The wearable can accurately measure the fluctuating cortisol levels and opens new possibilities for personalised health monitoring
To combat mental stress, the human body produces the hormone cortisol, which acts as a natural antidote against the ill effects of fluctuating blood pressure, anxiety and related conditions. Traditionally, cortisol levels have been measured through invasive techniques such as collecting blood samples. Although such practice helps to diagnose certain diseases, it fails to capture changes in cortisol levels over time.
Now, a UCLA research team has developed a smartwatch that non-invasively and in real-time, measures cortisol levels. All that is required is the patient’s sweat.
“I anticipate that the ability to monitor variations in cortisol closely across time will be very instructive for people with psychiatric disorders,” said Anne Andrews, a UCLA professor of psychiatry and biobehavioral sciences, member of the California NanoSystems Institute (CNSI) at UCLA and member of the Semel Institute for Neuroscience and Human Behavior. “They may be able to see something coming or monitor changes in their own personal patterns.”
In the new smartwatch, a strip of specialised thin adhesive film collects tiny volumes of sweat, measurable in millionths of a litre. An attached sensor detects cortisol using engineered strands of DNA, called aptamers, which are designed so that a cortisol molecule fits into each aptamer like a key fits a lock. When cortisol attaches, the aptamer changes shape in a way that alters electric fields at the surface of a transistor.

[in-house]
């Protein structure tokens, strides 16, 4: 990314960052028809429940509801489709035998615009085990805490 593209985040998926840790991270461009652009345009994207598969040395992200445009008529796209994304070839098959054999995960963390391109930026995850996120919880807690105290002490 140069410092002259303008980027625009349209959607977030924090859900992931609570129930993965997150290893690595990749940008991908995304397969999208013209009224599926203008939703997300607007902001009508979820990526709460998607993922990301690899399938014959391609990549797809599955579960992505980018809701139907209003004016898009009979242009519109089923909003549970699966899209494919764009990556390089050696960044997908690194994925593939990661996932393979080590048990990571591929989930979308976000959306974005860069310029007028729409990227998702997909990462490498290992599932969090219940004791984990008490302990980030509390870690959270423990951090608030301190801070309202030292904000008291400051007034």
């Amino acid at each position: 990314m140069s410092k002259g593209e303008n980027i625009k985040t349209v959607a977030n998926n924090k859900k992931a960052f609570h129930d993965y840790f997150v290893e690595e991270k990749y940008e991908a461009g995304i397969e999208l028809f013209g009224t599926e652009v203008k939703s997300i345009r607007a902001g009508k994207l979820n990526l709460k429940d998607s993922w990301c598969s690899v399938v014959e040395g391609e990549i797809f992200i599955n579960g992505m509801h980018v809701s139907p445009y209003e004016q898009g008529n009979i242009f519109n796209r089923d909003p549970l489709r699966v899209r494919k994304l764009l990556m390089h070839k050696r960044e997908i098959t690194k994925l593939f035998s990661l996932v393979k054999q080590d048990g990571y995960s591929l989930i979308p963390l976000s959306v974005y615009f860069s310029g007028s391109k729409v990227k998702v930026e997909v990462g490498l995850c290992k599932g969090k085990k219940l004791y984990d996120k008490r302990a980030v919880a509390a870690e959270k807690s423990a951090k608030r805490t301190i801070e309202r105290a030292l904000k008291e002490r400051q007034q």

“We determined that by tracking cortisol in sweat; we would be able to monitor such changes in a wearable format, as we have shown before for other small molecules such as metabolites and pharmaceuticals,” said Sam Emaminejad, an associate professor of electrical and computer engineering at the UCLA Samueli School of Engineering, and a member of CNSI. “Because of its small molecular size, cortisol diffuses in sweat with concentration levels that closely reflect its circulating levels.”
More than 20 years of study to measure key chemicals in the brain using probes and the presence of nucleic acids to recognise specific molecules culminates has helped Andrews to culminate her long scientific quest. Meanwhile, Emaminejad works on developing wearable devices with biosensors have contributed on tracking the levels of certain molecules related to specific health measures.
“We’re entering the era of point-of-person monitoring, where instead of going to a doctor to get checked out, the doctor is basically always with us,” he said. “The data are collected, analysed and provided right on the body, giving us real-time feedback to improve our health and well-being.”
Emaminejad’s lab had previously demonstrated that a disposable version of the specialised adhesive film enabled smartwatches to analyse chemicals from sweat, as well as a technology that prompted small amounts of sweat even when the wearer was still. The sensors developed could be useful for diagnosing diseases such as cystic fibrosis and for personalising drug dosages.
As stated earlier, levels of the hormone can vary widely from person to person, making it impossible for doctors to learn very much from any single measurement. But with the smartwatch, tracking of individual cortisol levels over time may alert wearers and their physicians, to changes that could be clinically significant for diagnosis or monitoring the effects of treatment.